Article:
2. 2. TABLE P-1 Indications for supplementation in term, healthy infants 1. Hypoglycemia, unresponsive to appropriate frequent breastfeeding1 2. Separation a) Maternal illness resulting in separation of infant and mother (e.g. psychosis, eclampsia or shock) b) Mother not at the same hospital (e.g. maternal death) 3. Infant with inborn error of metabolism (e.g. galactosemia) 4. Infant who is unable to feed at the breast (e.g. congential malformation, illness) 4 5. Maternal medications (those contraindicated in breastfeeding) A few other clinical situations may arise in which supplemental feedings may be indicated. Table P-2 lists possible indications for the administration of such feedings. The physician must decide if the clinical benefits outweigh the potential negative consequences of such feedings. There are common clinical situations in which evaluation and breastfeeding management may be necessary but supplementation is not indicated, including the following: 1. The sleepy infant with fewer than 8 to 12 feedings in the first 24 to 48 hours with less than 7% weight loss and no signs of illness. 2. The infant with bilirubin levels less than 20 mg/dL after 72 hours of age, when the baby is feeding well and stooling adequately and weight loss is less than 7%.2,6 3. The infant who is fussy at night or constantly feeding for several hours 4. The sleeping mother. TABLE P-2 Possible indications for supplementation in term, healthy infants 1) Infant indications • Hypoglycemia documented by laboratory blood glucose measurement (not bedside screening methods) after 1 infant has had adequate opportunity to breastfeed • Clinical evidence of significant dehydration • Weight loss of 8% to 10% accompanied by delayed lactogenesis (day 5 or later) • Delayed bowel movements or continued meconium stools on day 5 • Insufficient intake despite an adequate milk supply • Hyperbilirubinemia • Breastfeeding jaundice where intake is poor despite appropriate intervention • Breastmilk jaundice when levels reach >20–25 mg/dL in an otherwise thriving infant and where a diagnostic interruption of breastfeeding may be helpful • Low birthweight • When sufficient milk is not available • When nutrient supplementation is indicated 2) Maternal indications • Delayed lactogenesis (day 5 or later) and inadequate intake by infant • Intolerable pain during feedings unrelieved by interventions • Unavailability of mother due to severe illness or geographic separation • Primary glandular insufficiency (primary lactation failure), as evidenced by poor breast growth during pregnancy and minimal indications of lactogenesis, breast pathology or prior breast surgery resulting in poor milk production • Delayed lactogenesis • Retained placenta (lactogenesis probably will occur after placental fragments are removed) • Sheehan syndrome (postpartum hemorrhage followed by absence of lactogenesis) Adapted from Powers NG, Slusser W: Breastfeeding update. 2: Clinical lactation management. Pediatr Rev 1997;18:147–161. RECOMMENDATIONS 1. Healthy newborns do not need supplemental feeding for poor feeding for the first 24 to 48 hours, but babies who are too sick to breastfeed or whose mothers are too sick to allow breastfeeding are likely to require supplemental feedings.13 2. Supplemental feedings may require a physician’s order and informed consent of the mother. When these feedings are not medically indicated, efforts to dissuade maternal requests for them should be documented by the nursing or medical staff. All supplemental feedings should be documented, including the content, volume, method, and medical indication or reason. 3. When supplementary feeding is necessary, the primary goals are to feed the baby and optimize the maternal milk supply while determining the cause of poor feeding or inadequate milk transfer.
  3. 3. 4. Whenever possible, it is ideal to have the mother and infant room-in 24 hours per day to enhance opportunities for breastfeeding and lactogenesis.13 5. If mother-baby separation is unavoidable, establishment of milk supply is poor or questionable, or the baby is not removing milk from the breast, the mother needs instruction and encouragement to pump or manually express her milk to stimulate production and provide expressed breast milk as necessary for the infant. 6. Optimally, mothers need to express milk each time the baby receives a supplemental feeding, or about every 2 to 3 hours.7,13 Mothers should be encouraged to start expressing on the first day or as soon as possible. Maternal breast engorgement should be avoided, as it will further compromise the milk supply and may lead to other complications.13 7. All infants must be formally evaluated for position, latch, and milk transfer prior to the provision of supplemental feedings.17 Most babies who remain with their mothers and breastfeed adequately lose less than 7% of their birth weight. Weight loss in excess of 7% may be an indication of inadequate milk transfer or low milk production.5,12 Weight loss in the range of 8% to10% may be within normal limits, but if all else is going well and the physical exam is normal, it is an indication for careful assessment and possible breastfeeding assistance. 8. The infant’s physician should be notified if a. The infant exhibits signs of illness in addition to poor feeding. b. The mother-infant dyad meets the clinical criteria in Table P-1. c. The infant’s weight loss is greater than 7%. Methods of providing supplemental feedings When supplemental feedings are needed, one of the following techniques may be used: a supplemental nursing device at breast, cup feeding, spoon or dropper feeding, finger-feeding, or bottle feeding.8–10,17,18 There is little evidence about the safety or efficacy of most alternative feeding methods and their effect on breastfeeding; however, when cleanliness or refrigeration is sub-optimal, cup feeding may be the best choice.18 Cup feeding has been shown to be safe for term infants and may help preserve breastfeeding duration among those that require multiple supplemental feedings.8,9 Choice of feeding Expressed human milk is the first choice for supplemental feeding,17 but expressing sufficient colostrum in the first few days may be difficult. The mother may need reassurance and education if such difficulties occur. If the volume of the mother’s colostrum does not meet her infant’s feeding requirements, pasteurized donor human milk is preferable to other supplements. The physician must weigh the potential risks and benefits of other supplemental fluids, such as standard formula or protein hydrolysate formula, with consideration given to available resources, the family’s history for risk factors such as atopy, the infant’s age, the amounts needed, and the potential impact on the establishment of breastfeeding. REFERENCES 1. Academy of Breastfeeding Medicine Protocol Committee. Clinical Protocol Number 1: Guidelines for Glucose Monitoring and Treatment of Hypoglycemia in Breastfed Neonates. ABM News and Views 1999, insert. 2. American Academy of Pediatrics: Practice parameter: management of hyperbilirubinemia in the healthy term newborn. [published erratum appears in Pediatrics 95:58–61, 1995] [see comments]. Pediatrics 94:558–565, 1994. 3. Blomquist HK, Jonsbo F, Serenius F, Persson LA: Supplementary feeding in the maternity ward shortens the duration of breast feeding. Acta Paediatrica 83:1122–1126, 1994. 4. Committee on Drugs, The American Academy of Pediatrics: The transfer of drugs and other chemicals into human milk. Pediatrics 108:776–789, 2001. 5. DeMarzo S, Seacat J, Neifert M: Initial weight loss and return to birth weight criteria for breast-fed infants: Challenging the “rule of thumb.” Am J Dis Children 145:402, 1991. 6. Gartner LM, Herschel M: Jaundice and breastfeeding. Pediatr Clin North Am 48:389–400, 2001. 7. Hill PD, Brown LP, Harker TL: Initiation and frequency of breast expression in breastfeeding mothers of LBW and VLBW infants. Nurs Res 44:352–355, 1995. 8. Howard CR, de Blieck EA, ten Hoopen CB, et al: Physiologic stability of newborns during cup- and bottle-feeding. Pediatrics 105:105–107, 1999. 9. Howard CR, Howard FM, Lanphear BP, et al: Complementary feeding methods for breastfed babies. A randomized trial of cup versus bottle and the effect on breastfeeding success. Pediatr Res 49:161A, 2001.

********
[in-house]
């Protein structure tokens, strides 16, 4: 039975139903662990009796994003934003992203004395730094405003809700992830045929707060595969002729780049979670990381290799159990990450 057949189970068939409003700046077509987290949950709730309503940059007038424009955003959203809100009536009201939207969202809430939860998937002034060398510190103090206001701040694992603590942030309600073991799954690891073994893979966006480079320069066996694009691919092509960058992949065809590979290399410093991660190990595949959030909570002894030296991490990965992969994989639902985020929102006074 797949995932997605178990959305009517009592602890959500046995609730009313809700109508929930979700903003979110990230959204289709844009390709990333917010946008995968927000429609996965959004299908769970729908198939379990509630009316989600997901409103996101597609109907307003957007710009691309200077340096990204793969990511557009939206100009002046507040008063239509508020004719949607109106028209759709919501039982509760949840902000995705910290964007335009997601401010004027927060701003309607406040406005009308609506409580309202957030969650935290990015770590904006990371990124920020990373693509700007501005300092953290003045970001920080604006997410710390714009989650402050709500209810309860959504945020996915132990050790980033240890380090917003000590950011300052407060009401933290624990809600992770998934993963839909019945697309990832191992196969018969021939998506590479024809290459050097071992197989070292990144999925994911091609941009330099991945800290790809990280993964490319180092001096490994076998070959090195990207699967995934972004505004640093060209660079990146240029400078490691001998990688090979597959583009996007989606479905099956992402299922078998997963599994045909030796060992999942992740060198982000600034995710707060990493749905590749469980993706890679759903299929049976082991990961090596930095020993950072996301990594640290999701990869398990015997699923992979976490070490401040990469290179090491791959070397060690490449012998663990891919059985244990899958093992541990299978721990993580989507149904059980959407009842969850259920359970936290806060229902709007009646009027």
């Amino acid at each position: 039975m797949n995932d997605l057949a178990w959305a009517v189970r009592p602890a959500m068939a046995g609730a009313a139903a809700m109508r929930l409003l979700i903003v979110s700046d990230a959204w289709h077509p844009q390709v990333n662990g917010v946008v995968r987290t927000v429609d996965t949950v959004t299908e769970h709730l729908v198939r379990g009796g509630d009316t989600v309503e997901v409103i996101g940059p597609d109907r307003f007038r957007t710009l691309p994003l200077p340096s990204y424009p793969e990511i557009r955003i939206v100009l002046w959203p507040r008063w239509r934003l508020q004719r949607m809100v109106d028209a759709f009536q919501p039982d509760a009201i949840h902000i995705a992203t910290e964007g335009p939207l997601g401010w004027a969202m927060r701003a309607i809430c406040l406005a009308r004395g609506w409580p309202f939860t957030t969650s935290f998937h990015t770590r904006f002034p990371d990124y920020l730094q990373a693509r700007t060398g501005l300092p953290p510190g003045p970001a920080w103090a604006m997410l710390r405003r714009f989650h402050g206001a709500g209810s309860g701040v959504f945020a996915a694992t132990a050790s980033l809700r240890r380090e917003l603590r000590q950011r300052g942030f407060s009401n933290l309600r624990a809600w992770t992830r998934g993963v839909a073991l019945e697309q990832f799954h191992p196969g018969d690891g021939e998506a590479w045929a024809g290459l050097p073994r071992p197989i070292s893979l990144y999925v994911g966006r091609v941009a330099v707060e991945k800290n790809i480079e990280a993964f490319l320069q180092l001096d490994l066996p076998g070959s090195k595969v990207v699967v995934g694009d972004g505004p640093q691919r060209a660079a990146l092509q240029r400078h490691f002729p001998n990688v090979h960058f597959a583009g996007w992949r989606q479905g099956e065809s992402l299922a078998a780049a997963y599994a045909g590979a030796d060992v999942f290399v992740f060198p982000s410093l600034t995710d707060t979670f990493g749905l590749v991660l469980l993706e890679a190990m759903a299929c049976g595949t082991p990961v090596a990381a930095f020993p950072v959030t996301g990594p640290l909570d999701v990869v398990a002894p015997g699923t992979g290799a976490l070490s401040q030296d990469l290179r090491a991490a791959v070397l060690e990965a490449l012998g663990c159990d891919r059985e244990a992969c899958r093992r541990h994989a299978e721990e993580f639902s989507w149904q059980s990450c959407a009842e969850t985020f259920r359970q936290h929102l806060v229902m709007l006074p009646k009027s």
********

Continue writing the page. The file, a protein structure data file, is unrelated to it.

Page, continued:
4. 4. 10. Lang S, Lawrence CJ, Orme RL: Cup feeding: An alternative method of infant feeding. Arch Dis Child 71:365–369, 1994. 11. Marchini G, Stock S: Thirst and vasopressin secretion counteract dehydration in newborn infants. J Pediatr 130:736–739, 1997. 12. Muskinja-Montanji G, Molnar-Sabo I, Vekonj-Fajka G: Physiologic neonatal body weight loss in a “baby friendly hospital.” [Serbo-Croatian (Roman)]. Medicinski Pregled 52:237–240, 1999. 13. Powers NG, Slusser W: Breastfeeding update. 2: Clinical lactation management. [Review]. Pediatr Rev18:147–161, 1997. 14. Rodriguez G, Ventura P, Samper MP, et al: Changes in body composition during the initial hours of life in breast-fed healthy term newborns. Biol Neonat 77:12–16, 2000. 15. Sachdev HP, Krishna J, Puri RK: Do exclusively breast fed infants need fluid supplementation? Indian Pediatr 29: 535–540, 1992. 16. Scammon RE, Doyle LO: Observations on the capacity of the stomach in the first ten days of postnatal life. Am J Dis Child 516–538, 1920. 17. The American Academy of Pediatrics, Work Group on Breastfeeding: Breastfeeding and the use of human milk. Pediatrics 100:1035–1039, 1997. 18. United Nations Children’s Fund: Feeding low birth weight babies. UNICEF division of information and public affairs. New York, UNICEF, 1996. 19. Williams AF. Hypoglycemia of the newborn: Review of the literature. Geneva, World Health Organization, 1997; download from hypoclyc.htm. Copyright protected © 2002 The Academy of Breastfeeding Medicine, Inc. Approved February, 2002 The Academy of Breastfeeding Medicine Protocol Committee *Robert Cordes, MD *Cynthia R. Howard MD, MPH, FABM, Chairperson Nancy E Wight MD *lead author(s) Supported in part by a grant from the Maternal and Child Health Bureau, Department of Health and Human Services